sábado, maio 24, 2014

"Cold In July" by Joe R. Lansdale

Cold in July - Joe R. Lansdale
My second Lansdale, right after reading “Hot In December” (reviewed here).

The hard-boiled crime fiction's main characteristics are cynicism, toughness in difficult situations, and a wise-cracking sense of humor, as well as the desire to see justice fulfilled. I got plenty of that with this novel…

The vast majority of Hard-Boiled Crime Fiction being published today is utter crap.

When I hear people talking about “hard-boiled,” what they usually mean is books with urban settings, characters who are professionally involved in solving crime, a fair amount of violence, and a generally cynical outlook. I could give several examples, but I won’t. Suffice to say that the hard-boiled crappy variety is easily recognizable. We’ll know that the world we are about to embark on is dark and corrupt and nothing the main character can do will change that, but he will be nevertheless compelled to try, even though he knows that he is ultimately doomed to fail… It’s alright to play to the genre tropes, but it’s also refreshing to read something different once in a while.

Another pet peeve of mine is the fact that in bad Hard-Boiled Crime Fiction the main character’s knowledge makes him cranky and leads him to drink too much; it also makes him no fun at parties, so he doesn’t usually have many friends (be it male of female). For family maybe he’ll get something approaching warmth with a woman of easy virtue, but she will either get killed or betray him.

Joe R. Lansdale is able to avoid all these traps. On top of that he also wrote a top-notch Hard-Boiled Crime Fiction novel.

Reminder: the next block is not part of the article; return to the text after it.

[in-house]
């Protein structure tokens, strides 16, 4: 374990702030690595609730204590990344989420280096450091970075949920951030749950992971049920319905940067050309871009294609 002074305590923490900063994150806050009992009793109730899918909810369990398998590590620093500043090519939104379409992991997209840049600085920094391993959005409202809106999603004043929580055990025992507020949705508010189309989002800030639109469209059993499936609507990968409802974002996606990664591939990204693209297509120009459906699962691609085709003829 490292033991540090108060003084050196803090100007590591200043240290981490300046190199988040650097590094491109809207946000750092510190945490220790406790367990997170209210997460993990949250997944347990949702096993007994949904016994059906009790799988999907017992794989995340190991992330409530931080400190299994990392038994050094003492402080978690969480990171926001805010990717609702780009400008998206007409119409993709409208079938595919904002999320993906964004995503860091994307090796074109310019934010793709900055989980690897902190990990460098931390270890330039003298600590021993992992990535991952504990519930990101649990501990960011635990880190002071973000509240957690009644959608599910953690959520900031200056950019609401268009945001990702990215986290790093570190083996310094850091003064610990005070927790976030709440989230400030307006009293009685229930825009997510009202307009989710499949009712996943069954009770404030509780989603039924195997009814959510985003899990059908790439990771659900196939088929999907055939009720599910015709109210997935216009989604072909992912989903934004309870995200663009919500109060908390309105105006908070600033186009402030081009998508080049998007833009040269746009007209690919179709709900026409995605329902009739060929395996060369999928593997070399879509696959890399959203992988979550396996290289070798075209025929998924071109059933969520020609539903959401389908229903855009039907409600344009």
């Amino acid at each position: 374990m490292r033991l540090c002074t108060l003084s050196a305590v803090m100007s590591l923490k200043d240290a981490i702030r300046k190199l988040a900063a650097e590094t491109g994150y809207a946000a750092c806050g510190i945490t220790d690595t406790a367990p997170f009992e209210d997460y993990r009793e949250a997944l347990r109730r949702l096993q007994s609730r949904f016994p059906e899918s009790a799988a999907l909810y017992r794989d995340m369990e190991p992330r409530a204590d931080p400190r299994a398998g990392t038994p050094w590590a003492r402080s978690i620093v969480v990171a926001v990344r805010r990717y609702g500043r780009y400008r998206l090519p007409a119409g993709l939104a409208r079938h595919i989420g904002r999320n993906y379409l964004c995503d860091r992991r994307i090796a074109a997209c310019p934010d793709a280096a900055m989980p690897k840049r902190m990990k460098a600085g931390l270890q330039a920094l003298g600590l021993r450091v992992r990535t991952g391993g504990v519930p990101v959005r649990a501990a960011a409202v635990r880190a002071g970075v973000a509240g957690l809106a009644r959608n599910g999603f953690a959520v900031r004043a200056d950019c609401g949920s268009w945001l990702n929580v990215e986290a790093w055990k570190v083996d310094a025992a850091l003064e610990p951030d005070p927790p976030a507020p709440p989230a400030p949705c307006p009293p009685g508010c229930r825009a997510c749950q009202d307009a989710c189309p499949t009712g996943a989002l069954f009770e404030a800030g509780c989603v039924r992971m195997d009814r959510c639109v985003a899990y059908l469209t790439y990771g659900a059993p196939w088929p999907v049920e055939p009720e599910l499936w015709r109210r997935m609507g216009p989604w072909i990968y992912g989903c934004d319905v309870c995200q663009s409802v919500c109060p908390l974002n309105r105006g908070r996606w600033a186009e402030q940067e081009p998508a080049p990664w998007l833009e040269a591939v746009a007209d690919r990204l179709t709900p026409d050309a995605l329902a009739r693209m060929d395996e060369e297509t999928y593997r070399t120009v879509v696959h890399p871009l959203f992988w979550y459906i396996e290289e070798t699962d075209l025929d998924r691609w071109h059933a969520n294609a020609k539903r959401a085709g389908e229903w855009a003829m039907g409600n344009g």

The experience I had with this novel was much akin to the one with “Hot in December”: tension-packed, a lot of talk and little action (rest assured that all the talk is necessary, and when the action comes it hits hard). Violence for violence’s sake is not my thing, but by using three-dimensional characters Lansdale was able to consistently create “real” people who usually get caught up in violence against their will. I don’t think that because his books are populated with lots of violence, it doesn't mean that they are macho. Far from it. In fact it could be interpreted as being a fantastic “drama”, packed with human tenderness and high emotions. It reminds me of an Italian Opera by Verdi, where everything is blown out of proportion, but still being able to remain true to the story.

The private investigator (Russell) was one of the more colorful characters I’ve ever read and has some of the best lines. As for Dane’s wife, she served the purpose of counterbalancing the hard-boiledness of the novel, sort of lending a different kind of protective spirit to the story.

The only thing not ringing true in the story are some of Russell’s actions. For me it was hard to accept he’d make the decision he does and even harder that Dane would go along with it.

As stated above, this is my second Lansdale and it won’t my last. His grit-and-wits’ pedigree is evident throughout.

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